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Peer-to-peer live media streaming over the Internet is becoming increasingly more popular, though it is still a challenging problem. Nodes should receive the stream with respect to intrinsic timing constraints, while the overlay should adapt to the changes in the network and the nodes should be incentivized to contribute their resources. In this work, we meet these contradictory requirements simultaneously, by introducing a distributed market model to build an efficient overlay for live media streaming. Using our market model, we construct two different overlay topologies, tree-based and mesh-based, which are the two dominant approaches to the media distribution. First, we build an approximately minimal height multiple-tree data dissemination overlay, called Sepidar. Next, we extend our model, in GLive, to make it more robust in dynamic networks by replacing the tree structure with a mesh. We show in simulation that the mesh-based overlay outperforms the multiple-tree overlay. We compare the performance of our two systems with the state-of-the-art NewCoolstrea-ming, and observe that they provide better playback continuity and lower playback latency than that of NewCoolstreaming under a variety of experimental scenarios. Although our distributed market model can be run against a random sample of nodes, we improve its convergence time by executing it against a sample of nodes taken from the Gradient overlay. The evaluations show that the streaming overlays converge faster when our market model works on top of the Gradient overlay. © Springer-Verlag 2012.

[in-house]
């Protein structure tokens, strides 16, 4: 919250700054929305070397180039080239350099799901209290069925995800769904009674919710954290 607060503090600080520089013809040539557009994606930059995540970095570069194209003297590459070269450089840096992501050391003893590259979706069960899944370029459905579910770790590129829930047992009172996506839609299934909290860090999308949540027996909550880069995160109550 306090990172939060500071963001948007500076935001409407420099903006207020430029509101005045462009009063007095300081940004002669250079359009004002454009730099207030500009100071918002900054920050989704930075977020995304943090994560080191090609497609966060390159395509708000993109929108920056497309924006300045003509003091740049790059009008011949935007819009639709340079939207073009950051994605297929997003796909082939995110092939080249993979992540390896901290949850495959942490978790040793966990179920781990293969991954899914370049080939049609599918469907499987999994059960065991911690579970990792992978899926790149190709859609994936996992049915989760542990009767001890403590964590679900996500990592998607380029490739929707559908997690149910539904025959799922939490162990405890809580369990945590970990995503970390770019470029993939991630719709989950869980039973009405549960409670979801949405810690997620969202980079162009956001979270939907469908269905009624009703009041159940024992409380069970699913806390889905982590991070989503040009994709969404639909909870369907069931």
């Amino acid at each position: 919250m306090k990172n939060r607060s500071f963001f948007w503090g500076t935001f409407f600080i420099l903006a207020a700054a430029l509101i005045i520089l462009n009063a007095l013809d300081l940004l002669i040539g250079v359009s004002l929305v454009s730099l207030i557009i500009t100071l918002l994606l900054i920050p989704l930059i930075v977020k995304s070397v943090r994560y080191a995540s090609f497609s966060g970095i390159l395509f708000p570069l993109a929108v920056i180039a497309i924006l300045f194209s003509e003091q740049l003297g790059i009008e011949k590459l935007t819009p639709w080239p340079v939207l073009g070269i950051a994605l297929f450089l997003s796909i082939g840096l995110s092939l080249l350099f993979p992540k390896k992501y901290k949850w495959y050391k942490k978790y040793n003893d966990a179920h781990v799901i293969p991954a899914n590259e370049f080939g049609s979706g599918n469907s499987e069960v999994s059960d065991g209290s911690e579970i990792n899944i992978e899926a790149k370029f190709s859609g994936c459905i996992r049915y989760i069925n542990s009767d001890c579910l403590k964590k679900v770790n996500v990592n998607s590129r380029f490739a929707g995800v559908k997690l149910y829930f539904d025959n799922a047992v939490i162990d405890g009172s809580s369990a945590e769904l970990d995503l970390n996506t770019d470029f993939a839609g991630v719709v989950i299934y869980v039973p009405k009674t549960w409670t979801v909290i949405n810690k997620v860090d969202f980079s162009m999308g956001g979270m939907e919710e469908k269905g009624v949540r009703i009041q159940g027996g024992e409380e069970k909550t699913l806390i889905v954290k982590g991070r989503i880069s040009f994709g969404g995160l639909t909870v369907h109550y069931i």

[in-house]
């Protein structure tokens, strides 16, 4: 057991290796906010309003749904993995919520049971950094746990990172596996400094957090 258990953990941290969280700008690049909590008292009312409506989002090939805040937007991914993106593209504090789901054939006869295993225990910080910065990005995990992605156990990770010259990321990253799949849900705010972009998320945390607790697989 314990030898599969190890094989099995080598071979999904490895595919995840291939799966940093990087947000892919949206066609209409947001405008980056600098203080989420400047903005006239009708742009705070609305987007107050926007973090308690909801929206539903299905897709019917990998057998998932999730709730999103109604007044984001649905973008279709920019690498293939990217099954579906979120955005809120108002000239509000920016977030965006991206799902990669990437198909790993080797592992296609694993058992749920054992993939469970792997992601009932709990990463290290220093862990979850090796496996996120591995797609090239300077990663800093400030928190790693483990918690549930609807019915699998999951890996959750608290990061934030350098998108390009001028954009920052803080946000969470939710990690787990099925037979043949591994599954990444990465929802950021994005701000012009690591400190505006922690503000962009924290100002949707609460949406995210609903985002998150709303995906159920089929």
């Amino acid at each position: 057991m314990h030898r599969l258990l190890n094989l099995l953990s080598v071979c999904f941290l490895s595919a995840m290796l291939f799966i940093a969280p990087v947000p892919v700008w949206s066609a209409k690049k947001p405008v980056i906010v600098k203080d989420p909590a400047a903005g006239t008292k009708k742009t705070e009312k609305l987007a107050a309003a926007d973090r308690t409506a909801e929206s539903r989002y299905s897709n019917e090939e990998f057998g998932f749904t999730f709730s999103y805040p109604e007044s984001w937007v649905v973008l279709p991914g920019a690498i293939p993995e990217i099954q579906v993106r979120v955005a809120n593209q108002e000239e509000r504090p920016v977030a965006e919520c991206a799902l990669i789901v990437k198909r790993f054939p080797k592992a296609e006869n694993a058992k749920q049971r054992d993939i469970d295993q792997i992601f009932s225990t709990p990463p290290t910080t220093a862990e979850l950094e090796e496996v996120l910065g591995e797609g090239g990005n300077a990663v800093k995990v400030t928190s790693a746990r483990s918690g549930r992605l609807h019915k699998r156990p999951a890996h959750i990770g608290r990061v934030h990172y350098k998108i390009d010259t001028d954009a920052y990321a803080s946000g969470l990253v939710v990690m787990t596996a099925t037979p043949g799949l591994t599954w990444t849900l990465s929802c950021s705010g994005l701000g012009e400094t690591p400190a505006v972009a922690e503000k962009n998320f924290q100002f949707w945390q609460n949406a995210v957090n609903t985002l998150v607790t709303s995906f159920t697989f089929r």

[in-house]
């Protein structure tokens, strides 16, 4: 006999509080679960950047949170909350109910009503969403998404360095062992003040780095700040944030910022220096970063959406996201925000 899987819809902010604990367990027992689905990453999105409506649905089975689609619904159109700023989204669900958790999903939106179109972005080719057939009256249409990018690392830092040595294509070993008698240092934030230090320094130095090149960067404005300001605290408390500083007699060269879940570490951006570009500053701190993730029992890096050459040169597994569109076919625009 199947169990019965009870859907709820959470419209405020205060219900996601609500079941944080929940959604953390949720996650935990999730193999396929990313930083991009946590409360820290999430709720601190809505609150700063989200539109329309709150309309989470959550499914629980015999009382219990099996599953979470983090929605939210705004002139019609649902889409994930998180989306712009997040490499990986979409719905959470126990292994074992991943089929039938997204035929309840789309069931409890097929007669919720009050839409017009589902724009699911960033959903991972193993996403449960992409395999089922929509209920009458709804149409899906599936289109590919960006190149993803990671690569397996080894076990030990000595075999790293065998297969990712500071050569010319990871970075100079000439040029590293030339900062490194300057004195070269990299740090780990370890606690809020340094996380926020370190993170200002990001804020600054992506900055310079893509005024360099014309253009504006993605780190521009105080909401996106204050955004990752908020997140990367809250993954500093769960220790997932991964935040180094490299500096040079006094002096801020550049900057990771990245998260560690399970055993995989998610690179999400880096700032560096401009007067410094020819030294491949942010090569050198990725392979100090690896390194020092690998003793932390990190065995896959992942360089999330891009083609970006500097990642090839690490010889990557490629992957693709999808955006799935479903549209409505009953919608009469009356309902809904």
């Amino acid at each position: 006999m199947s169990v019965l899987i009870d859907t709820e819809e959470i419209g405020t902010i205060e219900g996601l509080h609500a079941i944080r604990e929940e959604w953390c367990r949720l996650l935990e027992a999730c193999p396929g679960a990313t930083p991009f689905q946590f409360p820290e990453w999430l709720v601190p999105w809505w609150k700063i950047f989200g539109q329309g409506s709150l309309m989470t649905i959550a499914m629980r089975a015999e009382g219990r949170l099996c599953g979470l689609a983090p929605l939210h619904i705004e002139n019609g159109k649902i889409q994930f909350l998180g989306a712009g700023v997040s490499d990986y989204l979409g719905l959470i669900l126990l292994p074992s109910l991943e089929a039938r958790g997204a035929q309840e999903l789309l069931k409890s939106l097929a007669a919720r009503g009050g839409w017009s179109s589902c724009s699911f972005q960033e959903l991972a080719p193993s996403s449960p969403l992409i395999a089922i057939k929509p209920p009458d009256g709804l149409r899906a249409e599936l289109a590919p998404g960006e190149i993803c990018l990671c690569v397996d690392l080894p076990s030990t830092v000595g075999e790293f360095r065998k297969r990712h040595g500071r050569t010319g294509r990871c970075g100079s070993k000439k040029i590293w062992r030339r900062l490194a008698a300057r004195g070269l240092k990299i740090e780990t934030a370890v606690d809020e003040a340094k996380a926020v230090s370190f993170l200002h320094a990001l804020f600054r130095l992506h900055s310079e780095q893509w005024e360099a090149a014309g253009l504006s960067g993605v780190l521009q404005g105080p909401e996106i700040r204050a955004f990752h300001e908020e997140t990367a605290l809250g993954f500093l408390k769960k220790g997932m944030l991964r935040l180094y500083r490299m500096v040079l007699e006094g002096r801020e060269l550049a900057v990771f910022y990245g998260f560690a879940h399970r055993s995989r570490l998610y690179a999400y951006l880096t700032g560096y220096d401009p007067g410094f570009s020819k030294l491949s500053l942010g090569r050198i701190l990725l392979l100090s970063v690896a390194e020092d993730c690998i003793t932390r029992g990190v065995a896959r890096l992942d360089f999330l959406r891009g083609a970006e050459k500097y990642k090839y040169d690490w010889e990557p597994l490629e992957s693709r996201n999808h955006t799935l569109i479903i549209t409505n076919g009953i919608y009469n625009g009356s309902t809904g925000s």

Original publication




Journal article



Publication Date





621 - 647